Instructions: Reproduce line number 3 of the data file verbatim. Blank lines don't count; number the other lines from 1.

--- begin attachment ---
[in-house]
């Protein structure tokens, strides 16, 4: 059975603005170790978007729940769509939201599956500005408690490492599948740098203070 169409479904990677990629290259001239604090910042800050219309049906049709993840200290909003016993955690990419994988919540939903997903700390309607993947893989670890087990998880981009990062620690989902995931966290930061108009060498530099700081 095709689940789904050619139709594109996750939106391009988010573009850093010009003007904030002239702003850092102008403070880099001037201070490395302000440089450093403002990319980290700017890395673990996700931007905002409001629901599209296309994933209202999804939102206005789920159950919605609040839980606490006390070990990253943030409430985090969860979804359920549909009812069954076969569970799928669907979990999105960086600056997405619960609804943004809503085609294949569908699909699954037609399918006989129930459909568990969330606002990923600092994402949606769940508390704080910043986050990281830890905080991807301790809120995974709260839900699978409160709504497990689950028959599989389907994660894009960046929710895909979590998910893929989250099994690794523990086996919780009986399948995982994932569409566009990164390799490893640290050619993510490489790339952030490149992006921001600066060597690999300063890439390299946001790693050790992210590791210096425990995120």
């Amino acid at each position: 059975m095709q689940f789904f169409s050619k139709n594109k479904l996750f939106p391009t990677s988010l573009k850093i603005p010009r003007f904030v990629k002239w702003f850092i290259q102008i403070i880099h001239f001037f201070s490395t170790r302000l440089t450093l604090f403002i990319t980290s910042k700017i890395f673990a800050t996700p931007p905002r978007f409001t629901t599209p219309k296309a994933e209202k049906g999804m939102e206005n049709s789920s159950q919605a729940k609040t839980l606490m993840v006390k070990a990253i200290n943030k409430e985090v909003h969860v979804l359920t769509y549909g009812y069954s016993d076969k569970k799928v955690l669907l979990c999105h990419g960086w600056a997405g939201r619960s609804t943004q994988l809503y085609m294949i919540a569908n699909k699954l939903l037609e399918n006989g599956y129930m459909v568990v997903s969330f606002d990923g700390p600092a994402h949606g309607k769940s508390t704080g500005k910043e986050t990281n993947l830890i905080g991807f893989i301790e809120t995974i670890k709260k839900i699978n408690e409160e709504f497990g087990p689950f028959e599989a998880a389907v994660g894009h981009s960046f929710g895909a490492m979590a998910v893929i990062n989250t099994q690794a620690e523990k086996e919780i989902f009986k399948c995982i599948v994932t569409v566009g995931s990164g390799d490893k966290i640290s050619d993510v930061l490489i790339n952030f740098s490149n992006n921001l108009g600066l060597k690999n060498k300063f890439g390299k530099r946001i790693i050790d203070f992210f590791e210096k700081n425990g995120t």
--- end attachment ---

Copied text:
């Amino acid at each position: 059975m095709q689940f789904f169409s050619k139709n594109k479904l996750f939106p391009t990677s988010l573009k850093i603005p010009r003007f904030v990629k002239w702003f850092i290259q102008i403070i880099h001239f001037f201070s490395t170790r302000l440089t450093l604090f403002i990319t980290s910042k700017i890395f673990a800050t996700p931007p905002r978007f409001t629901t599209p219309k296309a994933e209202k049906g999804m939102e206005n049709s789920s159950q919605a729940k609040t839980l606490m993840v006390k070990a990253i200290n943030k409430e985090v909003h969860v979804l359920t769509y549909g009812y069954s016993d076969k569970k799928v955690l669907l979990c999105h990419g960086w600056a997405g939201r619960s609804t943004q994988l809503y085609m294949i919540a569908n699909k699954l939903l037609e399918n006989g599956y129930m459909v568990v997903s969330f606002d990923g700390p600092a994402h949606g309607k769940s508390t704080g500005k910043e986050t990281n993947l830890i905080g991807f893989i301790e809120t995974i670890k709260k839900i699978n408690e409160e709504f497990g087990p689950f028959e599989a998880a389907v994660g894009h981009s960046f929710g895909a490492m979590a998910v893929i990062n989250t099994q690794a620690e523990k086996e919780i989902f009986k399948c995982i599948v994932t569409v566009g995931s990164g390799d490893k966290i640290s050619d993510v930061l490489i790339n952030f740098s490149n992006n921001l108009g600066l060597k690999n060498k300063f890439g390299k530099r946001i790693i050790d203070f992210f590791e210096k700081n425990g995120t």